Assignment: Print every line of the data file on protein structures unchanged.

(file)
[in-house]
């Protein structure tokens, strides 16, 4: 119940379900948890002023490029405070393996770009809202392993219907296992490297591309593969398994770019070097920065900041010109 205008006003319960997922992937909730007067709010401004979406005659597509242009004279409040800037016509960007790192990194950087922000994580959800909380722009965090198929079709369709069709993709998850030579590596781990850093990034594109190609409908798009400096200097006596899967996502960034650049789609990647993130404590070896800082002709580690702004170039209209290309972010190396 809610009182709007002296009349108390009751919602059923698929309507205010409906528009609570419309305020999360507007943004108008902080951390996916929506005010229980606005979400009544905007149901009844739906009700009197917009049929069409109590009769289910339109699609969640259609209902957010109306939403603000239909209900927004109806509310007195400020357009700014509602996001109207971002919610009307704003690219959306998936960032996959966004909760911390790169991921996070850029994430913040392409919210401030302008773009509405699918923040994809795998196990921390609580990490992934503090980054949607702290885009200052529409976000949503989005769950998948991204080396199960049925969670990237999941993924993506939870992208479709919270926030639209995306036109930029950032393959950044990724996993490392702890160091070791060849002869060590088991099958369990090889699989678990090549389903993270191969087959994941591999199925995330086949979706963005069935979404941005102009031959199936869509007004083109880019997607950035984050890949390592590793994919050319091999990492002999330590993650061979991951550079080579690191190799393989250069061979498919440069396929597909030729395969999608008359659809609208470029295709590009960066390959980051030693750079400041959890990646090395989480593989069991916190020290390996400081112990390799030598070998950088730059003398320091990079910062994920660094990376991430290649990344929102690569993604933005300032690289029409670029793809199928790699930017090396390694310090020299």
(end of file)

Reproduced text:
[in-house]
């Protein structure tokens, strides 16, 4: 119940379900948890002023490029405070393996770009809202392993219907296992490297591309593969398994770019070097920065900041010109 205008006003319960997922992937909730007067709010401004979406005659597509242009004279409040800037016509960007790192990194950087922000994580959800909380722009965090198929079709369709069709993709998850030579590596781990850093990034594109190609409908798009400096200097006596899967996502960034650049789609990647993130404590070896800082002709580690702004170039209209290309972010190396 809610009182709007002296009349108390009751919602059923698929309507205010409906528009609570419309305020999360507007943004108008902080951390996916929506005010229980606005979400009544905007149901009844739906009700009197917009049929069409109590009769289910339109699609969640259609209902957010109306939403603000239909209900927004109806509310007195400020357009700014509602996001109207971002919610009307704003690219959306998936960032996959966004909760911390790169991921996070850029994430913040392409919210401030302008773009509405699918923040994809795998196990921390609580990490992934503090980054949607702290885009200052529409976000949503989005769950998948991204080396199960049925969670990237999941993924993506939870992208479709919270926030639209995306036109930029950032393959950044990724996993490392702890160091070791060849002869060590088991099958369990090889699989678990090549389903993270191969087959994941591999199925995330086949979706963005069935979404941005102009031959199936869509007004083109880019997607950035984050890949390592590793994919050319091999990492002999330590993650061979991951550079080579690191190799393989250069061979498919440069396929597909030729395969999608008359659809609208470029295709590009960066390959980051030693750079400041959890990646090395989480593989069991916190020290390996400081112990390799030598070998950088730059003398320091990079910062994920660094990376991430290649990344929102690569993604933005300032690289029409670029793809199928790699930017090396390694310090020299």